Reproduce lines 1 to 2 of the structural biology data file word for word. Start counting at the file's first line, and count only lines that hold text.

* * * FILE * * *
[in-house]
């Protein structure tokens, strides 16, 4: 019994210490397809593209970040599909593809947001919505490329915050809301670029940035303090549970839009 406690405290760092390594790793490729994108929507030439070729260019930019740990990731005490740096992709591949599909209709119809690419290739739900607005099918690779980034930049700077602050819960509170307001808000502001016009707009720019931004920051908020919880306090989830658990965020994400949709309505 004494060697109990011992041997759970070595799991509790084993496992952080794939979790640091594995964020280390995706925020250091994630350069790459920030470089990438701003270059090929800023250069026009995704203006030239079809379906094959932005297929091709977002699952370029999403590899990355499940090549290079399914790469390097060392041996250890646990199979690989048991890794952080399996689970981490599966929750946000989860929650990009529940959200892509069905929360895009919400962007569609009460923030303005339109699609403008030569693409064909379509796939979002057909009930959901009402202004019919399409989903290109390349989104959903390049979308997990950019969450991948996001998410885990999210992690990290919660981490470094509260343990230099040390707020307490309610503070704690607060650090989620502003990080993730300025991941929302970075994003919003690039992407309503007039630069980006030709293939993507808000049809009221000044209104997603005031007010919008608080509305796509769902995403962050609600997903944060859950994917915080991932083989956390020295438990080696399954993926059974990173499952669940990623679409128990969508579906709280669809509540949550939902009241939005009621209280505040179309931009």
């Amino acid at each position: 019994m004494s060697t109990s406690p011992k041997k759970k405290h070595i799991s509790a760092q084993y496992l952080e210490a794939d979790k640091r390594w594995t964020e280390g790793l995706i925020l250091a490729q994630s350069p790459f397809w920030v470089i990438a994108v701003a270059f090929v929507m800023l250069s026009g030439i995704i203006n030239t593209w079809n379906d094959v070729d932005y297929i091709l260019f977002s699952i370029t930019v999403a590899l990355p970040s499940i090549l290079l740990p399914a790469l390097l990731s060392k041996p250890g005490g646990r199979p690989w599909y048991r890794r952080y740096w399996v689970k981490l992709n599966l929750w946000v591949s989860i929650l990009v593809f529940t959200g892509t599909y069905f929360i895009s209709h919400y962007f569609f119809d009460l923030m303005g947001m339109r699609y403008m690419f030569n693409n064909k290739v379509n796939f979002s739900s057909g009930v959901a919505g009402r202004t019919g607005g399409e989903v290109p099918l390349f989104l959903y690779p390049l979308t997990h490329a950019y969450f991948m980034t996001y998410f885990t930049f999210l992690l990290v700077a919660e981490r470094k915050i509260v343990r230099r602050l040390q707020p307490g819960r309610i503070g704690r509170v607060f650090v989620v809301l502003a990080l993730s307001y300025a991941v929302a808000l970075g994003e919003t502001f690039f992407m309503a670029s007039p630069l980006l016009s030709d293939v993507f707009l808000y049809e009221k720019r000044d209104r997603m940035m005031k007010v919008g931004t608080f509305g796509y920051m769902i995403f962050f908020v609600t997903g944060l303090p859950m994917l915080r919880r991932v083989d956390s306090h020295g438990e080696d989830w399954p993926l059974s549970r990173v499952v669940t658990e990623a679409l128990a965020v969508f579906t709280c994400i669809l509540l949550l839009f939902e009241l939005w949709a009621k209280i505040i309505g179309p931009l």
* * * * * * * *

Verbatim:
[in-house]
């Protein structure tokens, strides 16, 4: 019994210490397809593209970040599909593809947001919505490329915050809301670029940035303090549970839009 406690405290760092390594790793490729994108929507030439070729260019930019740990990731005490740096992709591949599909209709119809690419290739739900607005099918690779980034930049700077602050819960509170307001808000502001016009707009720019931004920051908020919880306090989830658990965020994400949709309505 004494060697109990011992041997759970070595799991509790084993496992952080794939979790640091594995964020280390995706925020250091994630350069790459920030470089990438701003270059090929800023250069026009995704203006030239079809379906094959932005297929091709977002699952370029999403590899990355499940090549290079399914790469390097060392041996250890646990199979690989048991890794952080399996689970981490599966929750946000989860929650990009529940959200892509069905929360895009919400962007569609009460923030303005339109699609403008030569693409064909379509796939979002057909009930959901009402202004019919399409989903290109390349989104959903390049979308997990950019969450991948996001998410885990999210992690990290919660981490470094509260343990230099040390707020307490309610503070704690607060650090989620502003990080993730300025991941929302970075994003919003690039992407309503007039630069980006030709293939993507808000049809009221000044209104997603005031007010919008608080509305796509769902995403962050609600997903944060859950994917915080991932083989956390020295438990080696399954993926059974990173499952669940990623679409128990969508579906709280669809509540949550939902009241939005009621209280505040179309931009």